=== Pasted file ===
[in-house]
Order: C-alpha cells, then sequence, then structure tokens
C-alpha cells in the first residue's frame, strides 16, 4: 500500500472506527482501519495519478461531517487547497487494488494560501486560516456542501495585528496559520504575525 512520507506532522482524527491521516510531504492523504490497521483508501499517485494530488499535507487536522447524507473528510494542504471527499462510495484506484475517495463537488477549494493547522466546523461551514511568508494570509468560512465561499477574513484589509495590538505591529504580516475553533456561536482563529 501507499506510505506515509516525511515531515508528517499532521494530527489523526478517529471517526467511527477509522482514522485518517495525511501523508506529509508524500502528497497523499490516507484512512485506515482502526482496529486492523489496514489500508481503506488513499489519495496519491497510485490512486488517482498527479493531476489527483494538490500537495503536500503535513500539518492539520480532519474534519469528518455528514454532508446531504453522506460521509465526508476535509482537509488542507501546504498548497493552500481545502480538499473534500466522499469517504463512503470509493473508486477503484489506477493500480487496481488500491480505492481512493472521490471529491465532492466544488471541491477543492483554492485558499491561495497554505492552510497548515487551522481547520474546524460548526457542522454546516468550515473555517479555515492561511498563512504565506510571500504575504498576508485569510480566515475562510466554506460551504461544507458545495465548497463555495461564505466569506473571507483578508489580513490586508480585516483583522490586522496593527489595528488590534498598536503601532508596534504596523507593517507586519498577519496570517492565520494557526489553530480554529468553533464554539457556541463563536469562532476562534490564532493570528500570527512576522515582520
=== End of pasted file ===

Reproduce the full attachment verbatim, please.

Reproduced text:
[in-house]
Order: C-alpha cells, then sequence, then structure tokens
C-alpha cells in the first residue's frame, strides 16, 4: 500500500472506527482501519495519478461531517487547497487494488494560501486560516456542501495585528496559520504575525 512520507506532522482524527491521516510531504492523504490497521483508501499517485494530488499535507487536522447524507473528510494542504471527499462510495484506484475517495463537488477549494493547522466546523461551514511568508494570509468560512465561499477574513484589509495590538505591529504580516475553533456561536482563529 501507499506510505506515509516525511515531515508528517499532521494530527489523526478517529471517526467511527477509522482514522485518517495525511501523508506529509508524500502528497497523499490516507484512512485506515482502526482496529486492523489496514489500508481503506488513499489519495496519491497510485490512486488517482498527479493531476489527483494538490500537495503536500503535513500539518492539520480532519474534519469528518455528514454532508446531504453522506460521509465526508476535509482537509488542507501546504498548497493552500481545502480538499473534500466522499469517504463512503470509493473508486477503484489506477493500480487496481488500491480505492481512493472521490471529491465532492466544488471541491477543492483554492485558499491561495497554505492552510497548515487551522481547520474546524460548526457542522454546516468550515473555517479555515492561511498563512504565506510571500504575504498576508485569510480566515475562510466554506460551504461544507458545495465548497463555495461564505466569506473571507483578508489580513490586508480585516483583522490586522496593527489595528488590534498598536503601532508596534504596523507593517507586519498577519496570517492565520494557526489553530480554529468553533464554539457556541463563536469562532476562534490564532493570528500570527512576522515582520